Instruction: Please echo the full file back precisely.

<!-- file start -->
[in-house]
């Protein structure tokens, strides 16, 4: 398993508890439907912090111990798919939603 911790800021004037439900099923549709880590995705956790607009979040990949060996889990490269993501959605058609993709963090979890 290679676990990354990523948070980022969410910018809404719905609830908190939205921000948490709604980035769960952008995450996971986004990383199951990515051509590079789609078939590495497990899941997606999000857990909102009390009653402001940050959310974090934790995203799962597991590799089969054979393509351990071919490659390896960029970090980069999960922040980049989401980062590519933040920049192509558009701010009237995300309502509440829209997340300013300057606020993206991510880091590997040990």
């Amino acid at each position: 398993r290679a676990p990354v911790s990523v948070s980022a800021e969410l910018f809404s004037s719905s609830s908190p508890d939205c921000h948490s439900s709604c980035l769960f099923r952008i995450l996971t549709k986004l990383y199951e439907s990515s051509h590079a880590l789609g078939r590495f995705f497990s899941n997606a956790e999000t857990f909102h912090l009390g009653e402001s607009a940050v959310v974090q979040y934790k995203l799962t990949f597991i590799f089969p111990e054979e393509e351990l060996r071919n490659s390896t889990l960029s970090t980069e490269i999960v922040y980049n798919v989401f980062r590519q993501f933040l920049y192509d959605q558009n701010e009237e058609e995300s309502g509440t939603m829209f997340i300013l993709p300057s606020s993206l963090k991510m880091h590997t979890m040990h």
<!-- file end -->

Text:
[in-house]
């Protein structure tokens, strides 16, 4: 398993508890439907912090111990798919939603 911790800021004037439900099923549709880590995705956790607009979040990949060996889990490269993501959605058609993709963090979890 290679676990990354990523948070980022969410910018809404719905609830908190939205921000948490709604980035769960952008995450996971986004990383199951990515051509590079789609078939590495497990899941997606999000857990909102009390009653402001940050959310974090934790995203799962597991590799089969054979393509351990071919490659390896960029970090980069999960922040980049989401980062590519933040920049192509558009701010009237995300309502509440829209997340300013300057606020993206991510880091590997040990």
């Amino acid at each position: 398993r290679a676990p990354v911790s990523v948070s980022a800021e969410l910018f809404s004037s719905s609830s908190p508890d939205c921000h948490s439900s709604c980035l769960f099923r952008i995450l996971t549709k986004l990383y199951e439907s990515s051509h590079a880590l789609g078939r590495f995705f497990s899941n997606a956790e999000t857990f909102h912090l009390g009653e402001s607009a940050v959310v974090q979040y934790k995203l799962t990949f597991i590799f089969p111990e054979e393509e351990l060996r071919n490659s390896t889990l960029s970090t980069e490269i999960v922040y980049n798919v989401f980062r590519q993501f933040l920049y192509d959605q558009n701010e009237e058609e995300s309502g509440t939603m829209f997340i300013l993709p300057s606020s993206l963090k991510m880091h590997t979890m040990h």